Reblogging to show a common problem with enviro-reporting.
An un-redacted version of a recently released Nuclear Regulatory Commission report highlights the threat that flooding poses to nuclear power plants located near large dams — and suggests that the NRC has misled the public for years about the severity of the threat, according to engineers and nuclear safety advocates…
The NRC report identifies flood threats from upstream dams at nearly three dozen other nuclear facilities in the United States, including the Fort Calhoun Station in Nebraska, the Prairie Island facility in Minnesota and the Watts Bar plant in Tennessee, among others. More at HuffPo
Important discovery, but the reporting seems over the top. Comparing the threat, for example, of a fresh-water river flood to a salt-water tsunami from the ocean is plainly disingenuous and frankly journalistically lazy.
I get that nuclear power plants are vulnerable to environmental change and climate impacts. Indeed, I have written about the threats several times, but this story smells of fear-mongering.
It’s an interesting article, no doubt. It shows that the Nuclear Regulatory Commission published two different reports, one of which was published publicly.
But discovering that there are two (or more) versions of a report is certainly not proof of a “cover-up.” Writing different versions of the same report is standard operating procedure to my mind.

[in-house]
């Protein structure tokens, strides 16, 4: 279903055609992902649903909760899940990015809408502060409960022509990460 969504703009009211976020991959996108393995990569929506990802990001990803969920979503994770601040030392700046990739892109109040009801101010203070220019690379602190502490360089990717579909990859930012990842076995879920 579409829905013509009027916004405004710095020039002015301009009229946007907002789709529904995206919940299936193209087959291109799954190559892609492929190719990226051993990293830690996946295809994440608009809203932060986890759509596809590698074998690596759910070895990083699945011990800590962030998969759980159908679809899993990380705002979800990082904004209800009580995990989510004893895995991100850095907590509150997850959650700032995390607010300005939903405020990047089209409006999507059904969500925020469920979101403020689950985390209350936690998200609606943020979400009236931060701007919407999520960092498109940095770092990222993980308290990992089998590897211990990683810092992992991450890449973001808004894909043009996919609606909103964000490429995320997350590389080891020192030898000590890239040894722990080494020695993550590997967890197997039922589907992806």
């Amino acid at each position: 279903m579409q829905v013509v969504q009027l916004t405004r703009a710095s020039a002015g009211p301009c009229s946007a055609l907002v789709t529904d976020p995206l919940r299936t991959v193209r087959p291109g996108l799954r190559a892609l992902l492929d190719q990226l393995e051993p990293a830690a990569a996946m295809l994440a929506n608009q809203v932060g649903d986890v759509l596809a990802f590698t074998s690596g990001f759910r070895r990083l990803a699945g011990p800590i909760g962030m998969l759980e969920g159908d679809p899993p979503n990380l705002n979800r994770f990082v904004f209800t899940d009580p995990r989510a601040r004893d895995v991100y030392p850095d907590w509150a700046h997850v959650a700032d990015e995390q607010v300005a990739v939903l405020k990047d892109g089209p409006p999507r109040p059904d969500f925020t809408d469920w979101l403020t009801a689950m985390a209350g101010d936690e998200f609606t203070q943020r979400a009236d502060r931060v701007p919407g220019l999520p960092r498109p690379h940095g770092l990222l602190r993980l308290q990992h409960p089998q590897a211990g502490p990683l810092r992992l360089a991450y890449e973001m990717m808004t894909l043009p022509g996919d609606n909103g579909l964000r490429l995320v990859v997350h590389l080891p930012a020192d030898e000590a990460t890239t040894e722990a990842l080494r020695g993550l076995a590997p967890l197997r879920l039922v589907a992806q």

The NRC has historically been blunt about environmental threats to nuclear power plants - indeed, that’s a primary objective of the commission. One would need crystal clear evidence to successfully accuse such a high-level, highly-scrutinized organization.
Besides, the very flood vulnerabilities discussed in both versions of the report are in fact being mitigated. So, what exactly is the problem here?
Finally, as is common with environmental reporting, the piece does not provide a plan of action to resolve the issue. It doesn’t say that the commission should be disbanded and replaced, nor show that the work being done to mitigate floods are flawed. The article subsumes the public will act, which is plainly disproportionate to the accusation at hand.
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